When war broke out in Europe in 1914, nearly every combatant foresaw a short decisive conflict. Experience would soon prove, however, that this belief was sorely misplaced. Eventually, excessive economic dislocations would topple every authoritarian regime. Only the intervention of the United States would save the British and the French from collapse. This book traces the trilateral struggle between the Entente, the Central Powers, and the United States to determine the outcome of the war. Stubbs focuses on a few essential factors vital to understanding this three-way race: the acquisition of war materiel, food, human resources, and the movement of each.
In an analysis of coalition strategies, it is not enough to study the memoirs and memoranda of General Staffs or political figures engaged in war. One must also examine the roles played by each population, their industries, economy, means of transportation, and the financial decisions that make such strategies possible. In short, the material foundations of war set the boundaries within which strategic maneuvers occur. Ultimately, the United States determined the outcome of the First World War, not simply because it provided the last untapped reservoir of manpower, but due to its overall economic contributions to the allied effort.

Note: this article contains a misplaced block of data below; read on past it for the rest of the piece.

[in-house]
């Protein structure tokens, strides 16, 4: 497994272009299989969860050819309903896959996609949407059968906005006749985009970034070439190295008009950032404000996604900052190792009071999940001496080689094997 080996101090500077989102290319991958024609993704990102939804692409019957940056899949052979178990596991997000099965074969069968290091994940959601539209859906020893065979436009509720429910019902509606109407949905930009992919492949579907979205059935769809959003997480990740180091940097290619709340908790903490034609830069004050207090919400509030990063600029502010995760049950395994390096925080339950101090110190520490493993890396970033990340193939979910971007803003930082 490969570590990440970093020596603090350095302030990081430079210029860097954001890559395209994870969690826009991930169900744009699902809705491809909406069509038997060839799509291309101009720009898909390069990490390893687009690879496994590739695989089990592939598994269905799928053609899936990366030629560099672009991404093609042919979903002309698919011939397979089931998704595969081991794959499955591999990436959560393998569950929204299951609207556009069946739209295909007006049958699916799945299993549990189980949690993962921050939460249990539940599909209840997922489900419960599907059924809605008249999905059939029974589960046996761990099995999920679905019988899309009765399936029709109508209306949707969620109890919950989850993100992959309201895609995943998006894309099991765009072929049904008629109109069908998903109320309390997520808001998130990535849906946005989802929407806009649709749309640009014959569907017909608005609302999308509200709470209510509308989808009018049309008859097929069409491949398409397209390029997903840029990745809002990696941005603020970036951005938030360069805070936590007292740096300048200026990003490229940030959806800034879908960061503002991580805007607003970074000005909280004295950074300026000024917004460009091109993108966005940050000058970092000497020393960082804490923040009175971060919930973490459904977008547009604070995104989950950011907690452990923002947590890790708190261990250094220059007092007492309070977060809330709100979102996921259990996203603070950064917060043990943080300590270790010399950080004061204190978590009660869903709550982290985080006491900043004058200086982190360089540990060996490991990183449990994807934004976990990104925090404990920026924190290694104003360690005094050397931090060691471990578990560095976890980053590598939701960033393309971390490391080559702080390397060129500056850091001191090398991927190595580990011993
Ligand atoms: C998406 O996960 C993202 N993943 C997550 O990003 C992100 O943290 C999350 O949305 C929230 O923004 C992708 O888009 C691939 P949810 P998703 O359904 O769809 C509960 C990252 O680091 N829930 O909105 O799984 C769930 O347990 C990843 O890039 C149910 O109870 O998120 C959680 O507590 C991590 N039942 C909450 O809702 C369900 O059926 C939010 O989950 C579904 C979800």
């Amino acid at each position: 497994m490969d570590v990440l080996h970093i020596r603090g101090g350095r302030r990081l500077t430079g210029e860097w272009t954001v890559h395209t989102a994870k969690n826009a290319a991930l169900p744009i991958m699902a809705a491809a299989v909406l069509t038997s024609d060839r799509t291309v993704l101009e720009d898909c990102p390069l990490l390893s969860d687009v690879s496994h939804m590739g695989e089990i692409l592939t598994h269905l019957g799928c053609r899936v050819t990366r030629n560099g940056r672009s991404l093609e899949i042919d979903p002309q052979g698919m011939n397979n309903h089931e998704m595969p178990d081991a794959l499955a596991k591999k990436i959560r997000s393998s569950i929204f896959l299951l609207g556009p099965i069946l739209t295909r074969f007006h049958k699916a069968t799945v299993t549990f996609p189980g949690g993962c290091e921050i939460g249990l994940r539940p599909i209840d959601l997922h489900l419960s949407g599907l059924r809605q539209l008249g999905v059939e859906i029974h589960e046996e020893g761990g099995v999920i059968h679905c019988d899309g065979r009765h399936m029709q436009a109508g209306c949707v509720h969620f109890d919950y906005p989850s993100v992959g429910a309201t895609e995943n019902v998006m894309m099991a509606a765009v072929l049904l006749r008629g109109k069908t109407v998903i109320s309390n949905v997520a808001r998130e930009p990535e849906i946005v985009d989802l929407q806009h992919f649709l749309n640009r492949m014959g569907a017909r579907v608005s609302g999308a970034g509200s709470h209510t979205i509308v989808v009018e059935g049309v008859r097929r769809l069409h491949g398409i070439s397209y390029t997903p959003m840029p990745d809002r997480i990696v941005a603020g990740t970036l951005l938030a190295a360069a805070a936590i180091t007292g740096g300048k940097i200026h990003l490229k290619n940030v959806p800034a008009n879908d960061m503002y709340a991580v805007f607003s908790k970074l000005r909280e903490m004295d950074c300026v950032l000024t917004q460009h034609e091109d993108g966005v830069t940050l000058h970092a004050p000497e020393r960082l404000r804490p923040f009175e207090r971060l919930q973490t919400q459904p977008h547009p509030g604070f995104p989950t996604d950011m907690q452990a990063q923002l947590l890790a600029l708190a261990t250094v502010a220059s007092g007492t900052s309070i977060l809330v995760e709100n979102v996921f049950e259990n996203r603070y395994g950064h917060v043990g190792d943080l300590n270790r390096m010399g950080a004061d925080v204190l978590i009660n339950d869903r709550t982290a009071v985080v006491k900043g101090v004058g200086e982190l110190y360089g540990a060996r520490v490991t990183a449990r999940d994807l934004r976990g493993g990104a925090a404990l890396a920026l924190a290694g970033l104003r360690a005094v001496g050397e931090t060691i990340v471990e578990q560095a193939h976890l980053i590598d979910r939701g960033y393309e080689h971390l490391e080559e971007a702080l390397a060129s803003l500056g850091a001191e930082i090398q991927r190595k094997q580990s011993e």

About the Author:
KEVIN D. STUBBS is Lieutenant Colonel in the USAF Reserve. He holds a Ph.D. in Military History from Texas A&M.